My book Why Religions Work explores religious tolerance issues. It could not be more relevant at the moment with the world in its present state.
This blog has concentrated recently on the wonderful pilgrimages I have been on - to the Holy Land and to Turkey and more recently to Holy Georgia , Greece "In the Steps of St Paul" , Ethiopia and most recently my experiences in Iran.

"If I was allowed another life I would go to all the places of God's Earth. What better way to worship God than to look on all his works?" from The Chains of Heaven: an Ethiopian Romance Philip Marsden

Thursday, 7 November 2013

Pilgrimage to Turkey: Ani the "City of 1001 Churches" ...

Ani from the outside
This one-time wealthy and powerful Armenian capital city and trading hub has suffered a terrible, violent and bloody history with dreadful massacres of its overwhelmingly Christian citizens. 
It was attacked and sacked respectively by both Byzantine and Seljuk Turkish armies and later suffered terribly at the hands of the Mongols in 1236 from which time it started its gradual decline. The site had been entirely abandoned by the middle of the 18th century. (As with all this area, the history is complex and much more can be found on the internet - see also my own historical summary of the region posted a couple of days ago) 
Over the years earthquakes, (in 1319, 1832, and 1988), vandalism, neglect, earthquakes, amateurish restorations and excavations have all taken their toll on this amazing site of Ani. The Turks blame the Armenians for damaging some of the monuments by quarry blasting across on the other side of the gorge. The quarry is clearly visible. The Armenians accuse the Turks of neglect and there is talk of deliberate “cultural cleansing”. Until quite recently tourists needed to obtain special permission to visit from the tourist office in Kars and photography was strictly not allowed. 
In about 2004 these restrictions were relaxed, and it would also seem that Turkey is now committed to trying to conserve and develop this site. 

The Church of the Holy Redeemer being restored
There was evidence of current conservation at the time of our visit, apparently being undertaken by the World MonumentsFund in partnership with the Turkish Ministry of Culture. 

This is the Church of the Holy Redeemer. It was completed around 1035 and has a unique design: 19-sided externally, 8-apsed internally, with a huge central dome set upon a tall drum. Sadly in 1955 the whole Eastern side collapsed in a storm.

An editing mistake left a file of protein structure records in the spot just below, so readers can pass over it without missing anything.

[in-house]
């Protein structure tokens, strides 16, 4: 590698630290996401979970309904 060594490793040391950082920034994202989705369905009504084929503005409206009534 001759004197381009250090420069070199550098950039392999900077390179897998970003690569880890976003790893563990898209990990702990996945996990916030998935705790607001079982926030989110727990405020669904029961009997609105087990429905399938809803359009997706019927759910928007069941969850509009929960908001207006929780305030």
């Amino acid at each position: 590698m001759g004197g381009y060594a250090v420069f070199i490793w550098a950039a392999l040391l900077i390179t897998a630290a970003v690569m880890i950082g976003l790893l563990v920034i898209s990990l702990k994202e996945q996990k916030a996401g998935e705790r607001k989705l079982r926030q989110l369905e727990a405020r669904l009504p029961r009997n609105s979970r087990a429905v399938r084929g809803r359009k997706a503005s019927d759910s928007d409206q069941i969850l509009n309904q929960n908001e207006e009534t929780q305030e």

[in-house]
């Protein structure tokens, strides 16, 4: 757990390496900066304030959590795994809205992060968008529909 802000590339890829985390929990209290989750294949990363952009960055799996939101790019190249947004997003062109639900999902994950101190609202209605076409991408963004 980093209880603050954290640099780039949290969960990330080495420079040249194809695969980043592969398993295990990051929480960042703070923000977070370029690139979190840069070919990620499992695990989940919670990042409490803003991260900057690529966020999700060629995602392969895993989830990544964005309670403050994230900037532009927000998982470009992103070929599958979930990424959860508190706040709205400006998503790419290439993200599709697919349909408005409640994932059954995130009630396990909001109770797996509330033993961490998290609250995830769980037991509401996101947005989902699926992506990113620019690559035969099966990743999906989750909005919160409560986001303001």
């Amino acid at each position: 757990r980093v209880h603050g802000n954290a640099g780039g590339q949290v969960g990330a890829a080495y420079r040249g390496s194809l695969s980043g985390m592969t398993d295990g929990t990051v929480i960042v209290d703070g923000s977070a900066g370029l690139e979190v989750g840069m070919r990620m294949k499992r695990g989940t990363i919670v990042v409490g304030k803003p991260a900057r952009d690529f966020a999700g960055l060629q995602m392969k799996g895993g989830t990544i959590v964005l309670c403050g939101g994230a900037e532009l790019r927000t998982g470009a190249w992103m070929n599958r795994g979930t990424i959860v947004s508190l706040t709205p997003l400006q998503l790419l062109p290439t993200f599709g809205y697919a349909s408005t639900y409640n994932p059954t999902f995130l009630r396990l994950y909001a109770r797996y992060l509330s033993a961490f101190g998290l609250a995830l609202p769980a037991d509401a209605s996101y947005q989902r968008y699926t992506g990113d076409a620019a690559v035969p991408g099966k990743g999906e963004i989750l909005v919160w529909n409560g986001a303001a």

I really hope and pray that this important heritage can be preserved sympathetically for future generations as a reminder of such an important historical past.There is no shortage of information available about the site, in guide books, websites and web reviews from the many travellers who are drawn to this important place. Most stress that it takes 4 or 5 hours to do it justice, (I would say longer is needed) and advise carrying a picnic and a water bottle. For us it was cold, but at least sunny, and when we visited a perfectly adequate restaurant near the site was open for lunch time refreshment.

remains of an oil press at Ani
During the morning we wondered all over the ruins, visiting not only the said church of St Gregory, but also exploring the massive cathedral (or church of the Holy Mother of God, started in 989 but not finished for another 12 or so years), the mosque of Minuchir and the Citadel, the highest point, from where we had a panoramic view of the whole area. I was personally fascinated by the ruins of the houses, with fireplaces, niches for ornaments perhaps, evidence of a chapel perhaps and signs of an underfloor heating system.

Inside the massive cathedral, or Church of the Holy Mother of God
evidence of a chapel among the dwellings?

ruins of dwellings Ani

remnants of bridge in arpa cayi gorge
There is a map of the site at Wiki which shows just how many churches there are at this important ancient stronghold of Armenian Christianity. Clearly very much more needs to be done to discover, chart, research and conserve this wonderful place.
I have a few more stories of Ani to come, before we make our way south via Mt. Ararat and Lake Van on our way to the Tur Abdin region and the Syriac Orthodox monasteries ....

No comments:

Post a Comment